Backlogged, behind the library

Above oak bark yet broken

There’s our leaf.

Milton, William Shakespeare?

Aching, trying to make trochees touch?

Naw, just printing out something for class.


Cool summer shade, guardian

Of tranquil readers. “Holy fuck!

My stem broke off—now

I am falling—first!—The day

Came!” Invisible autumnal

Sound of wind—the culprit.


And infinite interpretations on how

Really did the leaf fall? And where?

Even just learning names, the leaves’


Author, can be tricky. Don’t

Read too much into vein lines.

Try being significant when


There’s springtime in Australia

Or better stories yet unread

Or grass waiting on the ground


will asking all those skinny naked pity questions
help to heal you because yes I am loving the city you
abandoned for a steely-eyed number-crunching New Yorker
to let you sleep tenderly smothered beneath his

wing but never to fly, never left to wander, to uncover the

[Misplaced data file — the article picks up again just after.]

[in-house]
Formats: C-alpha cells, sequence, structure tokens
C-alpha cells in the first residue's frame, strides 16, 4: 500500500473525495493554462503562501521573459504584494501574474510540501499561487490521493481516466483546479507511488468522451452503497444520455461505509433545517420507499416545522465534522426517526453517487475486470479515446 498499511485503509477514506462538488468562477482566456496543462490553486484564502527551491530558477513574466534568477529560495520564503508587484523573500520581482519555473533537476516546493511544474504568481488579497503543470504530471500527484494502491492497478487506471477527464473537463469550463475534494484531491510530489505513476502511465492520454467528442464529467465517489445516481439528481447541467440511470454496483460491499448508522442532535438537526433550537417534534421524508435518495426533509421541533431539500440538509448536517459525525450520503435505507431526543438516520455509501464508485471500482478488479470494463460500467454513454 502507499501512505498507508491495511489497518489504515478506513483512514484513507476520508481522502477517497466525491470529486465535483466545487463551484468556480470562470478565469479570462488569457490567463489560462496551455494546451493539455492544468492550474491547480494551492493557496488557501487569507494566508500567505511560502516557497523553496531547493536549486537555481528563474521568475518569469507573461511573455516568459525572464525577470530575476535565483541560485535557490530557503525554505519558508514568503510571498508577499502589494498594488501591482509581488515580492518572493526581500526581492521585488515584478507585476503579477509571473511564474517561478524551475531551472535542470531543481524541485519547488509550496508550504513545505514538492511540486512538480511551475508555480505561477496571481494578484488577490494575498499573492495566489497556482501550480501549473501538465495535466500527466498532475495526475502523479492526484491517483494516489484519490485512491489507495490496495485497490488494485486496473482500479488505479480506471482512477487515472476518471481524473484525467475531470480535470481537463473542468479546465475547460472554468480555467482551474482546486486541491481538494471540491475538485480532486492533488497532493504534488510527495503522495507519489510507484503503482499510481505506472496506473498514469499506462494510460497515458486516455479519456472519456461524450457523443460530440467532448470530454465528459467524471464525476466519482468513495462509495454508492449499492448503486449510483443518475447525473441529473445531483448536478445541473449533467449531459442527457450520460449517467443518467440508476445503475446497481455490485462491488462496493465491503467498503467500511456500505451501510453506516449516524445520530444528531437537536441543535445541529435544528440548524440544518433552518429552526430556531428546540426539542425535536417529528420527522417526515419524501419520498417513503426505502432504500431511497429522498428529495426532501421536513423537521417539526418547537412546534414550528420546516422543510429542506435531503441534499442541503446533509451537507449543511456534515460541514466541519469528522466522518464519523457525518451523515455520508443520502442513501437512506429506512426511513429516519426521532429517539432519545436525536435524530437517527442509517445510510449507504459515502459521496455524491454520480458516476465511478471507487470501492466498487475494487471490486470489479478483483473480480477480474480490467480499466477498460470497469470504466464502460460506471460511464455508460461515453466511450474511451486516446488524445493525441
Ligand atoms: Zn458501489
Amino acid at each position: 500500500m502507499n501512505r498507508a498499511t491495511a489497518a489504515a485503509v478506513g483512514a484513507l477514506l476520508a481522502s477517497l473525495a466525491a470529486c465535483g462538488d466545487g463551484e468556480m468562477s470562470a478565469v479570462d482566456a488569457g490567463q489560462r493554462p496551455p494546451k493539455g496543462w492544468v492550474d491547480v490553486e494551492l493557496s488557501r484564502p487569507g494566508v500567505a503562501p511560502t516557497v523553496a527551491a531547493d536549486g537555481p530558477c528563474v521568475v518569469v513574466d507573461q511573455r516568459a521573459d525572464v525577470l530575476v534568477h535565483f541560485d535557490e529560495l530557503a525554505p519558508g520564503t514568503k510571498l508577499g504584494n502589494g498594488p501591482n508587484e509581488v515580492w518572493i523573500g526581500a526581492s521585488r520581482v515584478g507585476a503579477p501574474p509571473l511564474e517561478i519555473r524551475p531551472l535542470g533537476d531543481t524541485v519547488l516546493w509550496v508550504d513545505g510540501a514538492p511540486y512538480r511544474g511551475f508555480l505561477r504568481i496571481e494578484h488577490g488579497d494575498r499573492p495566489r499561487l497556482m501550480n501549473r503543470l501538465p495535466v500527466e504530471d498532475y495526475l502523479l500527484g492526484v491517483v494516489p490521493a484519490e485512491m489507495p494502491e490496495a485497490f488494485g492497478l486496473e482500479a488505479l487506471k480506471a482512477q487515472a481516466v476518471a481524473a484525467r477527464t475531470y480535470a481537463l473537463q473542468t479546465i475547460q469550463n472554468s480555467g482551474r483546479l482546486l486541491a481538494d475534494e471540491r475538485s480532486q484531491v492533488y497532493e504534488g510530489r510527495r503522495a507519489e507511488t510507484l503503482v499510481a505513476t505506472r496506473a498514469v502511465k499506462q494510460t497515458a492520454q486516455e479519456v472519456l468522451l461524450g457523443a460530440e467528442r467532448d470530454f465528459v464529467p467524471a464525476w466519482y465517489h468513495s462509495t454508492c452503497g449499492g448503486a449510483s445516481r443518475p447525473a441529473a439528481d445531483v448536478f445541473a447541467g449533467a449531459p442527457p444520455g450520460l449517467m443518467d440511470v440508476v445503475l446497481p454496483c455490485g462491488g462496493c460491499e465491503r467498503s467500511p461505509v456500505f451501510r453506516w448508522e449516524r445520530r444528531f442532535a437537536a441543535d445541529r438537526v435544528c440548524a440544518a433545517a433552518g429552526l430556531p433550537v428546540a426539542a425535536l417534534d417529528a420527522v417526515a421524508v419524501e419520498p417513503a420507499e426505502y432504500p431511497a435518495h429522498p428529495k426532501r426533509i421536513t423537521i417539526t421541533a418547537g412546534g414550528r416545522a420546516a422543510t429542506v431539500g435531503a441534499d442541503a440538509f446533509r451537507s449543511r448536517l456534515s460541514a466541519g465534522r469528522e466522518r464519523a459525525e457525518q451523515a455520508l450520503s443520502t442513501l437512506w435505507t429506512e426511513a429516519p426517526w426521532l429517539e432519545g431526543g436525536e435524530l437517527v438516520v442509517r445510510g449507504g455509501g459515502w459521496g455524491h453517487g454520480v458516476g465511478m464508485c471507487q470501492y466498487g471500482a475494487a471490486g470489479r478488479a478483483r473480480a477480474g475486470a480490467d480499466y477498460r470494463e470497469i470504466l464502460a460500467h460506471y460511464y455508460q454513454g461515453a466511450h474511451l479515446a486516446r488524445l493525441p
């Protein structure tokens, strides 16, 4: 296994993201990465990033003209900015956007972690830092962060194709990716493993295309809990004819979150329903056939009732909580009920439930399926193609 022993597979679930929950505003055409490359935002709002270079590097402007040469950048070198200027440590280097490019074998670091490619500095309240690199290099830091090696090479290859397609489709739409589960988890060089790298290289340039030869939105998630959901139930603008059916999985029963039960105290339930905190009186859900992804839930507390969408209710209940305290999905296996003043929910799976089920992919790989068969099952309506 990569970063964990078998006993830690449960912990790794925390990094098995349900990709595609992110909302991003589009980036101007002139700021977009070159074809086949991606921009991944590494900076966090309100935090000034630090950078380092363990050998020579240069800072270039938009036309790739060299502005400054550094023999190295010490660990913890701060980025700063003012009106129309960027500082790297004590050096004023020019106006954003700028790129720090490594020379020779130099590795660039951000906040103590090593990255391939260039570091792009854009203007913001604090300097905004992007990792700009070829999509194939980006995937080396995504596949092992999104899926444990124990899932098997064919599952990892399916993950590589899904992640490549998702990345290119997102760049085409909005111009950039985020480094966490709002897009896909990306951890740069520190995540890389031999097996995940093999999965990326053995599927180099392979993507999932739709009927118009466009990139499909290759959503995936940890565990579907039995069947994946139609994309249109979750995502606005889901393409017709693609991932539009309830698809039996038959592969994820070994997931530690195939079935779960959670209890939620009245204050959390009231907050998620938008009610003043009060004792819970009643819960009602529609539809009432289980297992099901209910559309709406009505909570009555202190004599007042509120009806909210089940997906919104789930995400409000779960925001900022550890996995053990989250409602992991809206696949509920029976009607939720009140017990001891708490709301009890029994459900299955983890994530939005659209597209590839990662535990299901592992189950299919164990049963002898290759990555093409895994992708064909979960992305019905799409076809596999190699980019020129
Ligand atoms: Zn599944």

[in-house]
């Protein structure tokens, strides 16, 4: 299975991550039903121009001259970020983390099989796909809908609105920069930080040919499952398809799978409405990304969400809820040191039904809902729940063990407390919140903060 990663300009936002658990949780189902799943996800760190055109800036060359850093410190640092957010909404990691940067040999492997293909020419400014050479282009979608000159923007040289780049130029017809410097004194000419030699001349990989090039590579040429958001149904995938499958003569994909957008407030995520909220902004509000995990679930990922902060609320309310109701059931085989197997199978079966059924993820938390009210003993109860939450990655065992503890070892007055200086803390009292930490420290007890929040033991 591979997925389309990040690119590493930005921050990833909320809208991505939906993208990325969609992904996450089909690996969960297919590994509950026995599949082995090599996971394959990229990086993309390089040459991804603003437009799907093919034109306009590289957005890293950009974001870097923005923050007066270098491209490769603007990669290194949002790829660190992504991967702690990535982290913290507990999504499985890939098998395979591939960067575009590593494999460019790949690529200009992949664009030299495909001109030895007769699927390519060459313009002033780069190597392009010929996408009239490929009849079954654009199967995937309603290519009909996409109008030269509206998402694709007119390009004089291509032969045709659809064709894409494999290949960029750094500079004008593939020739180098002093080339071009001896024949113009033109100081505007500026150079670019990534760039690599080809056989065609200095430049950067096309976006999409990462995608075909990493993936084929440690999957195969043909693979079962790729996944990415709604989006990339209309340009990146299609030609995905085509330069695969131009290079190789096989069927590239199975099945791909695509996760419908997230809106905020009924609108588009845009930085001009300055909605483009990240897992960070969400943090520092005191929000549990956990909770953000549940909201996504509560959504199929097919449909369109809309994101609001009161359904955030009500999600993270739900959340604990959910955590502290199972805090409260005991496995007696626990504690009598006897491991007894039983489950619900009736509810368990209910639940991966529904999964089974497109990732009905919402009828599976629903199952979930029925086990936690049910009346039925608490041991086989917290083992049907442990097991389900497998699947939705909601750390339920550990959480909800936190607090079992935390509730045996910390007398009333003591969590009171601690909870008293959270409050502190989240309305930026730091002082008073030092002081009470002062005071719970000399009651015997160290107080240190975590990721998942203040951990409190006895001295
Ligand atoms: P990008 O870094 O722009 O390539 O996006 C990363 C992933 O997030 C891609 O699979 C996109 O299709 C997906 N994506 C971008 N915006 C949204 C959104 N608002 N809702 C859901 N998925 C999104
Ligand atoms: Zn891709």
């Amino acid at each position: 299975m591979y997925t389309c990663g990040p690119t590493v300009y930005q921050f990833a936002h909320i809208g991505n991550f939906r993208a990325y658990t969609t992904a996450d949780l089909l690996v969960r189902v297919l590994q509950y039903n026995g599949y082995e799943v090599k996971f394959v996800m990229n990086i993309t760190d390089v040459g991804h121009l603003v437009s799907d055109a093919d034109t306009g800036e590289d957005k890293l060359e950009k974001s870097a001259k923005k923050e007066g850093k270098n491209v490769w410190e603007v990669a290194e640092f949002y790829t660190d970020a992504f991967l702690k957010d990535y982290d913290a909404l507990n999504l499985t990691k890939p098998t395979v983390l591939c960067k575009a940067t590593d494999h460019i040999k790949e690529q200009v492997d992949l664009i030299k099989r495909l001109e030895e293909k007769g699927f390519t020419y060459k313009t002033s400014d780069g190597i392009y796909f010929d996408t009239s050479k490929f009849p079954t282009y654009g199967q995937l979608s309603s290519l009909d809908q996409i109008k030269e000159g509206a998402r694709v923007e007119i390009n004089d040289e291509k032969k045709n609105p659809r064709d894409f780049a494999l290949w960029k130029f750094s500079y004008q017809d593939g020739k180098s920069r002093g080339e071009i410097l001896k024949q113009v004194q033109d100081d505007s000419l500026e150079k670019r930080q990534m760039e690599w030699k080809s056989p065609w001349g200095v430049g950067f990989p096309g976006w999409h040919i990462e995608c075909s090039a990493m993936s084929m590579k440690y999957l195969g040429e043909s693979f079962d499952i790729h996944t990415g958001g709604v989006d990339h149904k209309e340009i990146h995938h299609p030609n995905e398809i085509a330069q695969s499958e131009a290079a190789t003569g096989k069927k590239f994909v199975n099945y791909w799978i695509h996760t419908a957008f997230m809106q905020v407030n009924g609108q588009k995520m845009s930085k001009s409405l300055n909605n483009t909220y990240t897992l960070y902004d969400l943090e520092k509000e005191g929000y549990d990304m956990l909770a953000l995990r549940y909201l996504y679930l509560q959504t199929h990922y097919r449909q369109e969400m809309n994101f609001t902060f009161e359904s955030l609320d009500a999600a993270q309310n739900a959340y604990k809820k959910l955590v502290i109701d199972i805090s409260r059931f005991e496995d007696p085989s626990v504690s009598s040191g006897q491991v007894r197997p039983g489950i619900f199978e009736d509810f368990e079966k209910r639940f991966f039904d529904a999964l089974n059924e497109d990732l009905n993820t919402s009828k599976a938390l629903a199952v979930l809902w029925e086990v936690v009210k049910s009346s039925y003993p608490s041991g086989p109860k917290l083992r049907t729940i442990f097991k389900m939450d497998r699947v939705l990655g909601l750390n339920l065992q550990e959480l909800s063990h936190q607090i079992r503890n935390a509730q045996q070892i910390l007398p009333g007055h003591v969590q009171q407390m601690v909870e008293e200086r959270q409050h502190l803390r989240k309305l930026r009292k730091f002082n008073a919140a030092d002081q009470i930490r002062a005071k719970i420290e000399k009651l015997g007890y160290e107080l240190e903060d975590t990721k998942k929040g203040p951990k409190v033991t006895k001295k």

ecstasy of madness, fruitlessness,

uselessness and the love to be won from the
self-destruction we had but instead traded for the
exhilaration of straitjackets and anchor pills as if
daring to feel the full stab of the lover’s moon and grit our

teeth and clean the wound and survive somehow makes us strong
or good for rejecting the death or that

blood and love inside and out is what defines us or that
either one of them could make us feel like we’re free

...or even what we used to be

A*cros"tic (#) (#), n. [Gr. ; extreme + order, line, verse.]


A composition, usually in verse, in which the first or the last letters of the lines, or certain other letters, taken in order, form a name, word, phrase, or motto.


A Hebrew poem in which the lines or stanzas begin with the letters of the alphabet in regular order (as Psalm cxix.). See Abecedarian.

Double acrostic, a species of enigma<-- crossword puzzle -->, in which words are to be guessed whose initial and final letters form other words.


© Webster 1913.

A*cros"tic (#), A*cros"ti*al (#), n.

Pertaining to, or characterized by, acrostics.


© Webster 1913.

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